Archives for posts with tag: The Learning Days

The idea of Melancholia(Receding), the final track of The Learning Days, was borrowed from Coldplay. I loved their instrumental intro to the album Viva La Vida. They then quickly followed up that record with their Jay-Z-tainted Prospekt March EP and opened that disc with the same instrumental intro except turned into a full 4-minute song with words and everything. My reaction at the time? “Chris Martin you genius bastard.” Not only did he surprise his listeners by making a good thing even better, it was also a really effective way to link the LP to the EP.

And so, to Chris Martin’s genius bastard, I became a thieving bastard and used the concept for my own record. And hopefully if you’ve heard my album, and you heard it start to finish, and you heard it before reading this blog, and you never heard Coldplay’s Life In Technicolor I & II, you will have thought “huh, he’s closing the album with the same song that …..whaaaaaaaaa?”

“We have lift off”

Quick fact: The working title of Melancholia (Receding) was Message in a Rocket.

The track ties together the on-again off-again space theme seen in my performance name, cover art, title of this track and the sound clip that I used without permission from the Apollo 11 launch (forgive me NASA). Dean had the brilliant idea to fade it out into the heavy reverb to give it that dreamy feel before the lyrics kick in.

I wrote the song during the production of the CD so there was a part of me that was writing the song for the album and I think I made a very conscious decision to end the song, and thus the record, with the word “hallelujah”. Just to give it a hint of spiritual poignancy and to give a nod to one of the wise old men of folk music…to whose music I don’t actually listen.

2013 Juno winner for Best Songwriter. (Not pictured – 2013 Juno applicant for Best Songwriter (me) )

Boni!

If you’ve read all the parts of this track-by-track blog series, I’m sorry to hear that. Unless you’ve enjoyed them, then thank you. I wrote previously that I’d maybe put a little bonus feature here for the loyal readers, or those who cheated and just dropped in on this last one. Well too bad, you’re not getting a bonus feature….you’re getting three!

  1. An early raw iPod recording of Melancholia(Receding) with me doing a bit of scatting and a bit of freestyling to figure out the melody. Listen now.
  2. Video of Dean Watson(producer), Anders Drerup(pedal steel) and I in the studio figuring out the pedal steel part for (Never) Let It Go. The final take of the video is what we went with. Watch now.
  3. A NEW song that will probably be on the next album(target date 2014?). It’s just a guitar-and-voice demo for now but I actually think it stands up pretty good as is. Listen now.

Blue Blue Satellite

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Still with me? We’re trudging towards the end of the track-by-track analysis of my 1-year-old debut album The Learning Days. Will there be a reward at the end like those three-second hidden scenes after half an hour worth of credits at the end of superhero movies? Test your endurance over a few more insipid blog posts to know for sure!

So if I HAD to choose one song that I felt could be excluded from “The Learning Days”, it’s probably Science and Progress. I’m pretty open with the fact that many of my songs have very specific influences but Science and Progress takes it to a whole new level:

  1. The title and lyrics are directly based on Coldplay’s The Scientist
  2. The huge swell at the end is very much based on the huge swell of this very obscure song.
  3. The scream-y part during the swell that Dean wisely brought down in the mix was very much based on Glen Hansard’s much more capable scream-y part in When Your Mind’s Made Up
  4. The drum beat is very much based on the Verve’s litigious 90’s masterpiece Bittersweet Symphony.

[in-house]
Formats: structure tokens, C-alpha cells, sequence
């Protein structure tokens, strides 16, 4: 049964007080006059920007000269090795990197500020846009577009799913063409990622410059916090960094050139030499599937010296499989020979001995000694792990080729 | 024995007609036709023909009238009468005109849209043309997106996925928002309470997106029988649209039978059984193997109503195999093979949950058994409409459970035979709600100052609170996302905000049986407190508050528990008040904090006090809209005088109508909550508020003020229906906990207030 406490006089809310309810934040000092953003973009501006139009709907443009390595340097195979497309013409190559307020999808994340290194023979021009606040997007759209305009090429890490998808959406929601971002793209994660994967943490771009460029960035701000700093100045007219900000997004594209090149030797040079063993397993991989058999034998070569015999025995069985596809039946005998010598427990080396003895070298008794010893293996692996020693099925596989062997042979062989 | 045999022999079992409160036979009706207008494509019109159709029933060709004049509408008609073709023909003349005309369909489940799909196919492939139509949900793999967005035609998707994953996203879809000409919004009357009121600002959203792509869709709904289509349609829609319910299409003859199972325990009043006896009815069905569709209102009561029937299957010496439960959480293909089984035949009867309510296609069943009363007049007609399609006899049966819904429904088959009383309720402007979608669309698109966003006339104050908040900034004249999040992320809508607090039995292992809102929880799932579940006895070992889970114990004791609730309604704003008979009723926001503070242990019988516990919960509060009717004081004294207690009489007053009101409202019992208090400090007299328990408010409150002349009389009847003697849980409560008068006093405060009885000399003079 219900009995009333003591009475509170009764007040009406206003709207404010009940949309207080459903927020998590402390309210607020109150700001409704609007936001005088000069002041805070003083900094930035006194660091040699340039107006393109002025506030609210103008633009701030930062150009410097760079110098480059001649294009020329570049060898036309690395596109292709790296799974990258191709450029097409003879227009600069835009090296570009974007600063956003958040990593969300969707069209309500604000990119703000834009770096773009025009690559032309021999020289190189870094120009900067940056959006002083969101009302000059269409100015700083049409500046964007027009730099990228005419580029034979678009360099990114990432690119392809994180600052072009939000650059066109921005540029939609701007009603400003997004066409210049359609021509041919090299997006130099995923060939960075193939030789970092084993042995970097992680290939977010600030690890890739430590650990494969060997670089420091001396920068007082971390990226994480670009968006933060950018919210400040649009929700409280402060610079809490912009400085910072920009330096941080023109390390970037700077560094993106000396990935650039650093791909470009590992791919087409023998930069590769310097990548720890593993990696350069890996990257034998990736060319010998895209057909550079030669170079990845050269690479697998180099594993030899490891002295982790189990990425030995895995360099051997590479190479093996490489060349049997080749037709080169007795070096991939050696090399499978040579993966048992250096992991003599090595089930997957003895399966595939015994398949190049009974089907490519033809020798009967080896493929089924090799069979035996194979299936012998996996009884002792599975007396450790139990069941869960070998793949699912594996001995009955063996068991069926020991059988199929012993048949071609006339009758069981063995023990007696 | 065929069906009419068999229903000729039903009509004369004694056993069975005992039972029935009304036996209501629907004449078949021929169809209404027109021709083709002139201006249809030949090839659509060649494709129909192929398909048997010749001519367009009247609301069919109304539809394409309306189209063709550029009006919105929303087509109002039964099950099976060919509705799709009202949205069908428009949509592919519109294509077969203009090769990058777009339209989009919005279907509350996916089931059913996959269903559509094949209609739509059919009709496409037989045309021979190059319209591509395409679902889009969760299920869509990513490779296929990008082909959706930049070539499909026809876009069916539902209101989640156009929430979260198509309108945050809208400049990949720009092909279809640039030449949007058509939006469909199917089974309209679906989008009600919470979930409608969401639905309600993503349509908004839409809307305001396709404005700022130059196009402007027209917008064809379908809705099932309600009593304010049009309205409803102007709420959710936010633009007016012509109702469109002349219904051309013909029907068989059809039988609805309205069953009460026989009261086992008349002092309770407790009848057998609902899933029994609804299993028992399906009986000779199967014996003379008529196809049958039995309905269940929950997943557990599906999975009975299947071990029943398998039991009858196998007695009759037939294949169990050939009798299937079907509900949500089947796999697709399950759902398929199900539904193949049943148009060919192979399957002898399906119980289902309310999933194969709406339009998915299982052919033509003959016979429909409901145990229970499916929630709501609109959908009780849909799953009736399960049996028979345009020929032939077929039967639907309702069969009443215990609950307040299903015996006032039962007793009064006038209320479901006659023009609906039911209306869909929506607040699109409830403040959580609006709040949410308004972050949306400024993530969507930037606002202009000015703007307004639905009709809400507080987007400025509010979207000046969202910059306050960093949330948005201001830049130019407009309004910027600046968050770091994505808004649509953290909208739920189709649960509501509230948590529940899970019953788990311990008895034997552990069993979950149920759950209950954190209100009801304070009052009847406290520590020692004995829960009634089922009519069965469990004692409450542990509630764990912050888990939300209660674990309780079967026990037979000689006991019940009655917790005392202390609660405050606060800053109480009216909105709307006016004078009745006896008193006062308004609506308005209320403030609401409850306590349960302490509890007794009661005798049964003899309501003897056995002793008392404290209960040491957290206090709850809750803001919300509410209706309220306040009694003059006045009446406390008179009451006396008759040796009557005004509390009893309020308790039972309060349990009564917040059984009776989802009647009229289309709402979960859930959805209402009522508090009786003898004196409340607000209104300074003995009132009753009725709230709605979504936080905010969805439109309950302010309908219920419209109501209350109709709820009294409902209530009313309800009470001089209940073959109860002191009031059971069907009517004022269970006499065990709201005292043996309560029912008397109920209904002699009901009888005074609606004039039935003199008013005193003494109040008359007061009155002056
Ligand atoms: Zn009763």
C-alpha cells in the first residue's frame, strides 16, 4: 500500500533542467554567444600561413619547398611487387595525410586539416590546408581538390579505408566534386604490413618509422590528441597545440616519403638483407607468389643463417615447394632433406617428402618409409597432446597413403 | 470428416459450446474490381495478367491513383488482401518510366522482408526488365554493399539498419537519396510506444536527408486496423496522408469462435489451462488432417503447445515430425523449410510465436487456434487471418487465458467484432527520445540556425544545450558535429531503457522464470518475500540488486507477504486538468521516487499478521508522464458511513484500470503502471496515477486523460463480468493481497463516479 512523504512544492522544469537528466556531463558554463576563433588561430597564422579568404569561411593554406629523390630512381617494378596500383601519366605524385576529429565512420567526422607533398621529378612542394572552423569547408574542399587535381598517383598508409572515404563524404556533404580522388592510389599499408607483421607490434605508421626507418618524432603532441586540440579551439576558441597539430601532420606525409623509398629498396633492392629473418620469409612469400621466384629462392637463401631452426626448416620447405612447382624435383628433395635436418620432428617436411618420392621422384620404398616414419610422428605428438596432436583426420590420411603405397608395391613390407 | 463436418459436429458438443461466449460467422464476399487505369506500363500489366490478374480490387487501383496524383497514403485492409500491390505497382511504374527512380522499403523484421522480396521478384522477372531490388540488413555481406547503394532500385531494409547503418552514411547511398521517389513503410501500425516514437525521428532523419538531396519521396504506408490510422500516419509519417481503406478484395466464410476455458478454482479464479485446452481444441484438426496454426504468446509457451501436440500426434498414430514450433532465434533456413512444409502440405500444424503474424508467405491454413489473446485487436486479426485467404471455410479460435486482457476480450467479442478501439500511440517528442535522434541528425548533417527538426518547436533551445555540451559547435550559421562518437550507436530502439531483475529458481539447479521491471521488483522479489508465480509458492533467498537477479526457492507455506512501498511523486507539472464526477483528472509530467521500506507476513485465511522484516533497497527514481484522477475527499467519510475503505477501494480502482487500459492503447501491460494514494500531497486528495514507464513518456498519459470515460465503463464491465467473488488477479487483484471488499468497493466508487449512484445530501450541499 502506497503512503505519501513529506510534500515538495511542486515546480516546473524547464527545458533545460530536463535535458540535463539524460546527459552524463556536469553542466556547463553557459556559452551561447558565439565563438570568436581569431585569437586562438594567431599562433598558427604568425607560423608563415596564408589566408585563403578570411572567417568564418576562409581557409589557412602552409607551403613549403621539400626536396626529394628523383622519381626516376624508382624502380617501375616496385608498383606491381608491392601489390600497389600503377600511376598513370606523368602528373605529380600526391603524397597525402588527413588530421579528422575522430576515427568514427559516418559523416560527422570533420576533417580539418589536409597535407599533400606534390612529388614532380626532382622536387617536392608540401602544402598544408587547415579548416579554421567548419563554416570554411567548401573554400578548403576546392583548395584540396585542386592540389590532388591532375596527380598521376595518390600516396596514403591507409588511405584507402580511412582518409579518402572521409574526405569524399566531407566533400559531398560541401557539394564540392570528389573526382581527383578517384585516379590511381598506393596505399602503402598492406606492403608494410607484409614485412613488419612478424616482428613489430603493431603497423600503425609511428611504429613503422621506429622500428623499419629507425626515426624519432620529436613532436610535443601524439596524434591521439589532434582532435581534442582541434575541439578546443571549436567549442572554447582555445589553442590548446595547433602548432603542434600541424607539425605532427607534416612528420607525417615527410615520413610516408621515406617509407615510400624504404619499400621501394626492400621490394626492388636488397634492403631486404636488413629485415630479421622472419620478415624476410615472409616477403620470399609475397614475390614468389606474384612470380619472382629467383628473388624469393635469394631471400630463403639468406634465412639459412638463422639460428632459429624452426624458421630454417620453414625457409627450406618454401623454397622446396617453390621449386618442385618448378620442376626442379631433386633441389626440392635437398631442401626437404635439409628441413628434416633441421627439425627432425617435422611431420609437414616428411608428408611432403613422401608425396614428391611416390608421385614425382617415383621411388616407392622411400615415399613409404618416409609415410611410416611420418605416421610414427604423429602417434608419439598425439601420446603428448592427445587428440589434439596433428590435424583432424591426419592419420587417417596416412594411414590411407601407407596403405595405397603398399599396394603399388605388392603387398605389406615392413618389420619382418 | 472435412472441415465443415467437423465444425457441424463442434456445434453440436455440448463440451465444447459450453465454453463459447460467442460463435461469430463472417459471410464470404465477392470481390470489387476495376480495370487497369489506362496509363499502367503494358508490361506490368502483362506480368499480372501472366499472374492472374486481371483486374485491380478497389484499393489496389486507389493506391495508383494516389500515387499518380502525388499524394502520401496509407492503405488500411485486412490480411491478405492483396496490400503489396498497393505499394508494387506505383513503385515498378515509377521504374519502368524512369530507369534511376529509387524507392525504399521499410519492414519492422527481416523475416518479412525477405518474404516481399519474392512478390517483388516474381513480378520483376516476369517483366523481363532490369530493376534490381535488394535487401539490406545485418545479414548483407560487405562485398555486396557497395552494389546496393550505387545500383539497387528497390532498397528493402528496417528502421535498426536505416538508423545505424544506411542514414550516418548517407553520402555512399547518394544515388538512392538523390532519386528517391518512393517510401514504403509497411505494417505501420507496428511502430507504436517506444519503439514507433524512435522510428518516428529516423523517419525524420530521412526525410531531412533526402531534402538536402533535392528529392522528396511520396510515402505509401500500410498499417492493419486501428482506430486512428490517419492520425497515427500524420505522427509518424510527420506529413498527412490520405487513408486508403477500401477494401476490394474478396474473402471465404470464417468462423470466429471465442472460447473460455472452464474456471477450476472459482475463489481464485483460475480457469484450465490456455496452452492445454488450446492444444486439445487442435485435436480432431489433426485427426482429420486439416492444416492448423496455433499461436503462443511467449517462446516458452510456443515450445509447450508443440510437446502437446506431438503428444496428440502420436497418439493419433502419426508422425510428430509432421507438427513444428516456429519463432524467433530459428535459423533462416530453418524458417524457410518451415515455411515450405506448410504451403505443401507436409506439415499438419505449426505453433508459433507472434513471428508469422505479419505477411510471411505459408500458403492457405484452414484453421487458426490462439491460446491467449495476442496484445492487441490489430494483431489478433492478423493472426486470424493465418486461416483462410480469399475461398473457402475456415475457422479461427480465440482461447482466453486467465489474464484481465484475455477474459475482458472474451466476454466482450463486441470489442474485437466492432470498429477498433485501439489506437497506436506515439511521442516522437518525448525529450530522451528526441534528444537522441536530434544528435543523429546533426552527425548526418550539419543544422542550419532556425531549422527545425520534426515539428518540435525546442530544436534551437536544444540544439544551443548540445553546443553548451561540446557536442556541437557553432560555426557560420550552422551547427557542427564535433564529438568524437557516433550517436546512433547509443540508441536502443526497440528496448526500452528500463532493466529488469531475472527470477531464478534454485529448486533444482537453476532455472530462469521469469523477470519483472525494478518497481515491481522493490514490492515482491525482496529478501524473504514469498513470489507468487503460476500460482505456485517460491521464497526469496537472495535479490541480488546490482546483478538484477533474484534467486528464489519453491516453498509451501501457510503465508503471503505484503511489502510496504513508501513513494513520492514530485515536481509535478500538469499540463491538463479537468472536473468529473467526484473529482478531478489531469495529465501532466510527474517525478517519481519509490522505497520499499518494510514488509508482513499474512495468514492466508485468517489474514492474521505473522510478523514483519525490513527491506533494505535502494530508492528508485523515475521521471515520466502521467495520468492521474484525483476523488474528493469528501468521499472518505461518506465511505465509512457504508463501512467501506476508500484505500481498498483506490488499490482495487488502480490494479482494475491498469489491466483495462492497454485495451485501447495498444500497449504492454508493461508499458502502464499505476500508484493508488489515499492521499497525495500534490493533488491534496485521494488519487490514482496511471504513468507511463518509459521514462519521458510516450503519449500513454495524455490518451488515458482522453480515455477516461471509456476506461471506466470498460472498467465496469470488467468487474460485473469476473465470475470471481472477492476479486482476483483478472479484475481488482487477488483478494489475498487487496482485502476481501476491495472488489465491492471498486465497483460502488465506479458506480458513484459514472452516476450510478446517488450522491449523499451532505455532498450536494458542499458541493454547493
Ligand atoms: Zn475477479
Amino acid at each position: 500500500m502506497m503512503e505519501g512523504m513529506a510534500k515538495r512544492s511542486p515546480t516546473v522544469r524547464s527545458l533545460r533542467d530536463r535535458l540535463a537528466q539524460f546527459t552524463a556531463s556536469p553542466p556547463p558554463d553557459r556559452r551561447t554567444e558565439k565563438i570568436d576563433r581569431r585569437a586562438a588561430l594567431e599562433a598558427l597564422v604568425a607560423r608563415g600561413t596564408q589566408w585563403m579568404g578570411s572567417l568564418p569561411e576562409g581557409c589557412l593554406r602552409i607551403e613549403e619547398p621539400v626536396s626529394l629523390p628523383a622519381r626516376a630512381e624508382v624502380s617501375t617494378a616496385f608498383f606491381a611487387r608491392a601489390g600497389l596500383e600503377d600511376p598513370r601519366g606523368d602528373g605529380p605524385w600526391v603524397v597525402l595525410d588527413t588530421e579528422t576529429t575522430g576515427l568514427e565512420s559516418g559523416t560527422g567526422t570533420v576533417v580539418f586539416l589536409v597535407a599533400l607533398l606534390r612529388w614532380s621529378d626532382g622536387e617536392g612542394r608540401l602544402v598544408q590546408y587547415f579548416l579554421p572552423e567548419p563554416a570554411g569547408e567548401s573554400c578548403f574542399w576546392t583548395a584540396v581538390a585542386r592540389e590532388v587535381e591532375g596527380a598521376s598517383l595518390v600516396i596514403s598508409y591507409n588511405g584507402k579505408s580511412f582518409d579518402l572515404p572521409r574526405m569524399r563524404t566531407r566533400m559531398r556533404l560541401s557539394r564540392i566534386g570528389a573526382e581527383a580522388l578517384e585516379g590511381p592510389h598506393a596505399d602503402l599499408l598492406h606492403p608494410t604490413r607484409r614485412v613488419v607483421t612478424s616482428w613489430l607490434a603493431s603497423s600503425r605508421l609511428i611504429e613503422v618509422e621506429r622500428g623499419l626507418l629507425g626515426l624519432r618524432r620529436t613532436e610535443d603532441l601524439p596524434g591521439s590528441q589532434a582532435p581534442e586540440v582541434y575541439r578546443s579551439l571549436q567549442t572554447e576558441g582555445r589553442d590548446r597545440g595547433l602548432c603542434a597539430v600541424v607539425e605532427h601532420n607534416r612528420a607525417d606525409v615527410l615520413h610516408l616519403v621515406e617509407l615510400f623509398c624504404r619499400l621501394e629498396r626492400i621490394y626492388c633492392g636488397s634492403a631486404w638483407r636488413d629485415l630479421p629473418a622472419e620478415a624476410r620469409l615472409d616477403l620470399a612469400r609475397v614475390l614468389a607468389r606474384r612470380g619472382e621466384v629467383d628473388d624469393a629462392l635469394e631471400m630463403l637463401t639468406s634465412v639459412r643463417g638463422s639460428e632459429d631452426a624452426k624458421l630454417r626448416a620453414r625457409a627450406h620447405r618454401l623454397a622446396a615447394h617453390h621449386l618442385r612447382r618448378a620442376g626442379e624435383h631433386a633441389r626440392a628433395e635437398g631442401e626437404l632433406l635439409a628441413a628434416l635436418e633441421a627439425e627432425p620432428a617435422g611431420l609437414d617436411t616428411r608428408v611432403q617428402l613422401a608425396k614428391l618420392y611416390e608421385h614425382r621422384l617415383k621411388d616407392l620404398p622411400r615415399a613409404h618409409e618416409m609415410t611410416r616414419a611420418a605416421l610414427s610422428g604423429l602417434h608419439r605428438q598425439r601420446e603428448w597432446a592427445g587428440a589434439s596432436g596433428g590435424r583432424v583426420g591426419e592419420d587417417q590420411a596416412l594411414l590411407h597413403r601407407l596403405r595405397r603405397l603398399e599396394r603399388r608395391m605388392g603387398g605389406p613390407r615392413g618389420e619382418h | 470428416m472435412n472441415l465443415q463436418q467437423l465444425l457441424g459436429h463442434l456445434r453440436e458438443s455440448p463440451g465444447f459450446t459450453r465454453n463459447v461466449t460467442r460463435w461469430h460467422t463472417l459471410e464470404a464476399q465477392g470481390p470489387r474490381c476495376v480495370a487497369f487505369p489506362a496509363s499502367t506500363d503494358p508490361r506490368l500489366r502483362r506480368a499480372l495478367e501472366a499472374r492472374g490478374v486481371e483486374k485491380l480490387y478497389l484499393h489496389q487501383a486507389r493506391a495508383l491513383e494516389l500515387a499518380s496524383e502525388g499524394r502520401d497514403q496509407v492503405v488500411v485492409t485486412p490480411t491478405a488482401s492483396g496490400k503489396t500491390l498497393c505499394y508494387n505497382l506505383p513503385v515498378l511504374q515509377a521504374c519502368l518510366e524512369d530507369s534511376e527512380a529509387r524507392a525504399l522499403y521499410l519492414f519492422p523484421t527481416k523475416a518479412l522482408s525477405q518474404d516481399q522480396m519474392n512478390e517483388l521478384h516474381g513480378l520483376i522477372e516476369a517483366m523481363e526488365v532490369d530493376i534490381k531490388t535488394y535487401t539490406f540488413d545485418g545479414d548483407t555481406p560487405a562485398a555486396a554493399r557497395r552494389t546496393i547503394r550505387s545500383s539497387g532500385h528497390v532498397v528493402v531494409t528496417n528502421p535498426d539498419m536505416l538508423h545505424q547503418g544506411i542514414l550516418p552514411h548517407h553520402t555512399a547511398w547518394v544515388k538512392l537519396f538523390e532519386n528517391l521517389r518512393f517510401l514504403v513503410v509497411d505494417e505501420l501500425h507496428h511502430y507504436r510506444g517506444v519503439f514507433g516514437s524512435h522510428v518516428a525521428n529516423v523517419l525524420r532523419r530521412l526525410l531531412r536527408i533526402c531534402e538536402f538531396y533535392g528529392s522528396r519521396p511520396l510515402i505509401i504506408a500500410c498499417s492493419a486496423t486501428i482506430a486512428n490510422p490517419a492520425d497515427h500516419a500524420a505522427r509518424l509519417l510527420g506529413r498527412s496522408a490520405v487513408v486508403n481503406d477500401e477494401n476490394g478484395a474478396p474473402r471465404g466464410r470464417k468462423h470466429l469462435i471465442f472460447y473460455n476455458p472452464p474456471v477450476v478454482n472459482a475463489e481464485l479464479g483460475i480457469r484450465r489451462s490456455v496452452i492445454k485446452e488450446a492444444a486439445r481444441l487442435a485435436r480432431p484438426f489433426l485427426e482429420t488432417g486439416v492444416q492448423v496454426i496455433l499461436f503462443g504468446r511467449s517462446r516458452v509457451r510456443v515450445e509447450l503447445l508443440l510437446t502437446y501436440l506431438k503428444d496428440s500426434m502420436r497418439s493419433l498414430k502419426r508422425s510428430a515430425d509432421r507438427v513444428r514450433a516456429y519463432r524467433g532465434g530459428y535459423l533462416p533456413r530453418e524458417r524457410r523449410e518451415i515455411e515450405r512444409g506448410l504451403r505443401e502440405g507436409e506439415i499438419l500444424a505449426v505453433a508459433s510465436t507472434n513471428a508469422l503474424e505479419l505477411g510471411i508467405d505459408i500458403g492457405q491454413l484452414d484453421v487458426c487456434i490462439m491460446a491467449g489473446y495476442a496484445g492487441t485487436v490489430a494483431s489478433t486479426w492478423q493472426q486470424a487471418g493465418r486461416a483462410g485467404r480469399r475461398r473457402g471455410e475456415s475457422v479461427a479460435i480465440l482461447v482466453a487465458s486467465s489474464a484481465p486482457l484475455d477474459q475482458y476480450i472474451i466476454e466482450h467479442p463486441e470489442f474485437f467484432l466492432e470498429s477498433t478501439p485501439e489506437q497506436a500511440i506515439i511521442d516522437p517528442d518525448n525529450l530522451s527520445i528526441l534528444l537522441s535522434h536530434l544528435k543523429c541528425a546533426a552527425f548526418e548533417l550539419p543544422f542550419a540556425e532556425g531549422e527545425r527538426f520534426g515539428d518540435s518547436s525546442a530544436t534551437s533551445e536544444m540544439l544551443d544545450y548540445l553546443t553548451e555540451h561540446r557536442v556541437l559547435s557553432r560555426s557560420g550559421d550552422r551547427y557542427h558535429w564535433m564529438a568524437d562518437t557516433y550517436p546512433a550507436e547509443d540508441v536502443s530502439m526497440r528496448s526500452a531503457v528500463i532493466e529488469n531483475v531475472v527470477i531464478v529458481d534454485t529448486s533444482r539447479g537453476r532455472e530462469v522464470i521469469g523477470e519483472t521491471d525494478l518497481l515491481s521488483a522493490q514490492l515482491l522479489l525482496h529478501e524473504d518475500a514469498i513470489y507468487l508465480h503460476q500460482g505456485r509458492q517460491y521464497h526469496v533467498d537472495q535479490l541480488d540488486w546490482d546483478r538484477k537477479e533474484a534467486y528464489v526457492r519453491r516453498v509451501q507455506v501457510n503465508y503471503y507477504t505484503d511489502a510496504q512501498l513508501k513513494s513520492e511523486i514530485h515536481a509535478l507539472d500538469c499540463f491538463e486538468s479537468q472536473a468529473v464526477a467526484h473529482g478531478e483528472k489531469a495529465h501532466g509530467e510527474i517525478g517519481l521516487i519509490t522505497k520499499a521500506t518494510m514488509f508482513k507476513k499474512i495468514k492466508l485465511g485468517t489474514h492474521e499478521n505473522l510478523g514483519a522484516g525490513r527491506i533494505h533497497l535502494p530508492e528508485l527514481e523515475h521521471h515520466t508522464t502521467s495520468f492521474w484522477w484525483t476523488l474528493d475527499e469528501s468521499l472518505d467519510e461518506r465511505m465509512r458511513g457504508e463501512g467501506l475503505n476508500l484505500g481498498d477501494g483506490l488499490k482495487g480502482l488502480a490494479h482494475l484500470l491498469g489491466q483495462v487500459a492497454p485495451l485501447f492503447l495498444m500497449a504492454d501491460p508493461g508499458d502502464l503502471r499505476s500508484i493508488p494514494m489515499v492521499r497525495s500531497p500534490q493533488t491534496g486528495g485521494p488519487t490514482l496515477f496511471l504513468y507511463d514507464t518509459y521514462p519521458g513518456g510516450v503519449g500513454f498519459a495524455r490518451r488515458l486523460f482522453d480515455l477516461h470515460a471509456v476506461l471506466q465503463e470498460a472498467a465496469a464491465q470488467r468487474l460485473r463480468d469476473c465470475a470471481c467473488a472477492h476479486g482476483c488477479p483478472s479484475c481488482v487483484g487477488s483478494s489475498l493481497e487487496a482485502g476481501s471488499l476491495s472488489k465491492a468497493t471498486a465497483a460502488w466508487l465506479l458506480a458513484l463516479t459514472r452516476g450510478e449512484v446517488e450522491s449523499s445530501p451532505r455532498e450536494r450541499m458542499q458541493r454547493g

5. I used to say that this song is a sequel to Coldplay’s The Scientist. Song sequels themselves being a concept I stole from Metallica.

So what I’m saying is that I probably thought I was very clever creating this Frankensteinian monster of a song from stolen bits of mostly mainstream songs and included it on the record as a “hey, look how clever I am”. But if I remember my Frankenstein, which I don’t but am quite capable at looking up Wikipedia articles, it don’t end too well for anybody. The old timey-hot Bride of Frankenstein notwithstanding.

Untitled-2

Chicks with their hair on fire. Marriage material for reanimated corpse monsters and singer/songwriters alike apparently.

Blue Blue Satellite

On May 15th, 2012, I played a show at Room 5 in Los Angeles. You may have heard me mention this. No offense to all of my other gigs, each of which I hold near and dear to my heart, but the L.A. gig was in a league of its own. If recording, releasing and promoting my debut CD was the ice cream, chocolate syrup and rainbow sprinkles…the L.A. gig was the culminated glory in being told: “…and would you like all that deep-fried?”

And like all things deep-fried, my L.A. experience touched my heart. Staying with another musician in a lovely house in a lovely neighbourhood, putting around L.A. seeing and meeting fascinating folk, sharing the bill with the extraordinary Dahls and Sara Melson and even making $20…for a few days, I was living the dream. But considering that dream has been over for two months, so where does it fit in with reality…?

Reality

I once jokingly told someone, “why would anyone bother to listen to a 30-something melancholy Chinese folk singer?” and she answered without missing a beat: “THAT’S exactly why.”

I was stunned by her optimism and strangely inspired sense-making. But in my more cynical times(i.e. all the time), I still stand by my original question. Add to that the pointless bar gigs, the inverse proportionality of audience size to gig frequency, the scores of other talented artists doing what I’m doing with more success, the scores of other talented artists doing what I’m doing with less success and Justin Bieber, getting a little down on myself is inevitable.

But having had the L.A. show affords me something I’ll always have now: the right to say, “well, at least I had the L.A. show.” And that is something important for me to remind myself of because letting the challenges of being an indie artist overshadow the epicness that was Blue Blue Satellite In Los Angeles is truly an insult to one of the most exciting 5 days of my 30-something Chinese years.